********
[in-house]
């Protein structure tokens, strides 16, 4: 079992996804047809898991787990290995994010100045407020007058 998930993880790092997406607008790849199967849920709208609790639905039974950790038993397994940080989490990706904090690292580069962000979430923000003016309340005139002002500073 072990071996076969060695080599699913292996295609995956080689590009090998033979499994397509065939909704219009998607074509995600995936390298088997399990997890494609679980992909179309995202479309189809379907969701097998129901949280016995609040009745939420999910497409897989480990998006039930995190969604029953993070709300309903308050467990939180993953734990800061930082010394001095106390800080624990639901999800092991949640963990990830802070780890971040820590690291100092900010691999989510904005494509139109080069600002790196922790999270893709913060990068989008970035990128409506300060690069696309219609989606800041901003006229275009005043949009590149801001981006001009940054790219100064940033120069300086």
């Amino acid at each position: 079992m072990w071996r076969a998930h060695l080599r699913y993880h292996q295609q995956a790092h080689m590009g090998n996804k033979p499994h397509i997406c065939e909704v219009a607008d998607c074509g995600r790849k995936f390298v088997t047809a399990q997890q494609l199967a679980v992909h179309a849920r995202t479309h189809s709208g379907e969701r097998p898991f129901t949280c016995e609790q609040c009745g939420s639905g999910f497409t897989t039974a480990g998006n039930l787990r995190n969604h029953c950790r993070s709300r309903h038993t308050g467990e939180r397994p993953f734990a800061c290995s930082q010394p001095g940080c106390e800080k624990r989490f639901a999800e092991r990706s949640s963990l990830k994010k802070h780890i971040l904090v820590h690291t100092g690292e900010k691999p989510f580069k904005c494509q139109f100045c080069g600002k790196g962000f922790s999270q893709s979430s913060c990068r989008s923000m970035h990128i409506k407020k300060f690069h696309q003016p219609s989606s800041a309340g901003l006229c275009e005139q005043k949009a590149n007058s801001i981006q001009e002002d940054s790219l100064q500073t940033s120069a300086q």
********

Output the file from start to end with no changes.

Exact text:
[in-house]
């Protein structure tokens, strides 16, 4: 079992996804047809898991787990290995994010100045407020007058 998930993880790092997406607008790849199967849920709208609790639905039974950790038993397994940080989490990706904090690292580069962000979430923000003016309340005139002002500073 072990071996076969060695080599699913292996295609995956080689590009090998033979499994397509065939909704219009998607074509995600995936390298088997399990997890494609679980992909179309995202479309189809379907969701097998129901949280016995609040009745939420999910497409897989480990998006039930995190969604029953993070709300309903308050467990939180993953734990800061930082010394001095106390800080624990639901999800092991949640963990990830802070780890971040820590690291100092900010691999989510904005494509139109080069600002790196922790999270893709913060990068989008970035990128409506300060690069696309219609989606800041901003006229275009005043949009590149801001981006001009940054790219100064940033120069300086």
């Amino acid at each position: 079992m072990w071996r076969a998930h060695l080599r699913y993880h292996q295609q995956a790092h080689m590009g090998n996804k033979p499994h397509i997406c065939e909704v219009a607008d998607c074509g995600r790849k995936f390298v088997t047809a399990q997890q494609l199967a679980v992909h179309a849920r995202t479309h189809s709208g379907e969701r097998p898991f129901t949280c016995e609790q609040c009745g939420s639905g999910f497409t897989t039974a480990g998006n039930l787990r995190n969604h029953c950790r993070s709300r309903h038993t308050g467990e939180r397994p993953f734990a800061c290995s930082q010394p001095g940080c106390e800080k624990r989490f639901a999800e092991r990706s949640s963990l990830k994010k802070h780890i971040l904090v820590h690291t100092g690292e900010k691999p989510f580069k904005c494509q139109f100045c080069g600002k790196g962000f922790s999270q893709s979430s913060c990068r989008s923000m970035h990128i409506k407020k300060f690069h696309q003016p219609s989606s800041a309340g901003l006229c275009e005139q005043k949009a590149n007058s801001i981006q001009e002002d940054s790219l100064q500073t940033s120069a300086q």